Where to go for traditional Carnival in Portugal
While spending Carnival in Portugal won’t probably cross your mind in February or March (it’s cold, and I don’t judge your dreams of a warmer Mardi Gras elsewhere), these days are perfect for a long weekend break.
I’m only listing the events that I believe are truer to the country’s cultural identity and take place in towns or cities that you can easily drive to from Porto or Lisbon (for convenience), except for Terceira Island.
Locals call the Carnaval de Torres Vedras the most Portuguese of all the Carnivals in Portugal, and they go to great lengths to throw the greatest and biggest Mardi Gras celebration you’ll ever see. Maintaining their cultural identity is important, which is why I included Torres Vedras on my list of cultural tourism destinations to visit in 2018.
For five days, from Friday before Fat Tuesday to Ash Wednesday, the Mayor gives full control of the city to the Carnival’s King and Queen (always played by two local men).
Unlike other places in the country that try to copycat the flair of the Brazilian Carnival, in Torres Vedras it’s all about keeping the local traditions alive including the matrafonas (men dressed in drag, loud and flashy), the zés-pereiras (a group of men parading while playing drums) and the cabeçudos (people wearing a strange costume, where the head is disproportionately bigger than the body).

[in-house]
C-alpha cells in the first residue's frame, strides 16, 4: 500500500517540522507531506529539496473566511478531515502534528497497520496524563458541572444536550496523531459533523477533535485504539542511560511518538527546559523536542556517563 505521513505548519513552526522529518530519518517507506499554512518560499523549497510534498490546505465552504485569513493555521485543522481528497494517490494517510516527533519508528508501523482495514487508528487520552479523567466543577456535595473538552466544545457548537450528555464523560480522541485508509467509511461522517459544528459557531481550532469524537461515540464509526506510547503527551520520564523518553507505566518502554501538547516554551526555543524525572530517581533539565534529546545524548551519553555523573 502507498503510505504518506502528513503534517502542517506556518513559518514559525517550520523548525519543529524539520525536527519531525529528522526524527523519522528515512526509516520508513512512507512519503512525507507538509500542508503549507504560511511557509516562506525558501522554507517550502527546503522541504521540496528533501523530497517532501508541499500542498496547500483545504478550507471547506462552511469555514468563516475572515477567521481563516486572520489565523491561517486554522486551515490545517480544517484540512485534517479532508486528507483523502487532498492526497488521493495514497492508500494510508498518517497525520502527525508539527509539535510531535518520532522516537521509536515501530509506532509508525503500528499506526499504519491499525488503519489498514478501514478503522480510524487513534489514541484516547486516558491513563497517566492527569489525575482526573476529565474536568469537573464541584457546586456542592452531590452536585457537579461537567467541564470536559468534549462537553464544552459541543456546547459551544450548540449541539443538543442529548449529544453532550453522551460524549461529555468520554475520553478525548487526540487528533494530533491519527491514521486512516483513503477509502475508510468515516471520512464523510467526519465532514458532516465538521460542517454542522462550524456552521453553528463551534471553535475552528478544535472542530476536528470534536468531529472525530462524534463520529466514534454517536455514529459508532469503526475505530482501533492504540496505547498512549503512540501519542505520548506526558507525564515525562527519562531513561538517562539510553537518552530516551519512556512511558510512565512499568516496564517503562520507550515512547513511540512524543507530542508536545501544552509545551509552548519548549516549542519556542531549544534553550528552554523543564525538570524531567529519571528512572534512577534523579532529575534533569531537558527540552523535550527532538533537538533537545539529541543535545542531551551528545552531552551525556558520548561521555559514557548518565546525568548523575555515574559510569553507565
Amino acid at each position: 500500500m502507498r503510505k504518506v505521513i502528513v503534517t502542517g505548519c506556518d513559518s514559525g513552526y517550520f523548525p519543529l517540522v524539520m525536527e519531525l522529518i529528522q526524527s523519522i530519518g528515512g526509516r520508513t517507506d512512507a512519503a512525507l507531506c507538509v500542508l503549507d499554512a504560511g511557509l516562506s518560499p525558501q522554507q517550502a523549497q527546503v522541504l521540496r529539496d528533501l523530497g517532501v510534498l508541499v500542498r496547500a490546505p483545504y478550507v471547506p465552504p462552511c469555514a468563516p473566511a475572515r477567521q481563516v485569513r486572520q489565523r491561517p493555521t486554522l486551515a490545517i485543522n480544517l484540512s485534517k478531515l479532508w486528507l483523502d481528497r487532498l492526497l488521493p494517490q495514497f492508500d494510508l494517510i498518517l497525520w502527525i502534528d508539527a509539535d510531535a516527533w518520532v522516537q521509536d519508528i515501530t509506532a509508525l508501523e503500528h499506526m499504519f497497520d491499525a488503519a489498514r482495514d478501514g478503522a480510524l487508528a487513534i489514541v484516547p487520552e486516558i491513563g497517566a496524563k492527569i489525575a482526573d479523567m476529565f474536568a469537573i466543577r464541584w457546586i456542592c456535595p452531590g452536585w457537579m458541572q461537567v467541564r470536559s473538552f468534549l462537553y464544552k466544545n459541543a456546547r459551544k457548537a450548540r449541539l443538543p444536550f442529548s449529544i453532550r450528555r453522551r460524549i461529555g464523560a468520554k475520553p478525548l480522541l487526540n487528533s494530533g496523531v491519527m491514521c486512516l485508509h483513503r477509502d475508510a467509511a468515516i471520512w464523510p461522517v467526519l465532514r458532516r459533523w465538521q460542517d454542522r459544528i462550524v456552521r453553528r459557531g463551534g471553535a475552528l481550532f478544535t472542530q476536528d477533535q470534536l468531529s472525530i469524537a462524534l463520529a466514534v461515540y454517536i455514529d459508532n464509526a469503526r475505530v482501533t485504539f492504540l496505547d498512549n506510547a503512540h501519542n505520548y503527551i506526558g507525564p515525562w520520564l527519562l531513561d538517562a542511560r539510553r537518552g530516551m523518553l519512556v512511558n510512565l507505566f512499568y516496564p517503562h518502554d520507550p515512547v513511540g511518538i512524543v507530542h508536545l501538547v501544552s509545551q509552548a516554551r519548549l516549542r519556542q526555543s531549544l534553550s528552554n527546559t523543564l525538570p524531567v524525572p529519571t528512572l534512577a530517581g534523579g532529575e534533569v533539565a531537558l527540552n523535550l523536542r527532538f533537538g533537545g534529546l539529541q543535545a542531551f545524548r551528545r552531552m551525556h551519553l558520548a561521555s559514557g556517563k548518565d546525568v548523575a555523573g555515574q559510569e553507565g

Although the Carnaval de Ovar mixes local traditions with Samba school parades, it stands as one of Portugal’s most traditional celebrations.
It’s the city’s trademark event, and it’s all about the biggest parade with the brightest costumes, so expect lots of color all over town.
Historical records show the first mentions of Carnival celebrations in local newspapers as early as the late 19th century, so it’s fair to say they know what they’re doing. They also proudly claim this is the best Carnaval in the country. Well, publicity stunt or not, I guess you have to see it for yourself and find out.
I feel like I’m always talking about Podence when people ask me about Carnaval in Portugal, and I confess I might be slightly obsessed with how they do it in this little town in the North.
They call it the most genuine Carnaval in Portugal. If not that, it is, at least, one of the most intriguing and original Mardi Gras celebrations in the country.
Caretos – men dressed up in a peculiar wool costume, wearing tin or leather masks and cowbells around their waists – are the star of the festivities. Traditionally, young men would dress up like this during what is known as Carnaval today and chase girls around town. A rather savage courtship ritual that historians trace back to when the North of Portugal was occupied by Celts.
(Note: as of December 2019, the Podence “caretos” are officially UNESCO World Heritage)
Angra do Heroísmo
There’s a reason why the Azoreans call Terceira the “party island.” There is always some celebration, cultural event, or local festivity (even off tourist season).
Carnaval is celebrated in all nine Azores islands (celebrations begin early, four weeks before Mardi Gras week), but things are done differently in Angra do Heroísmo.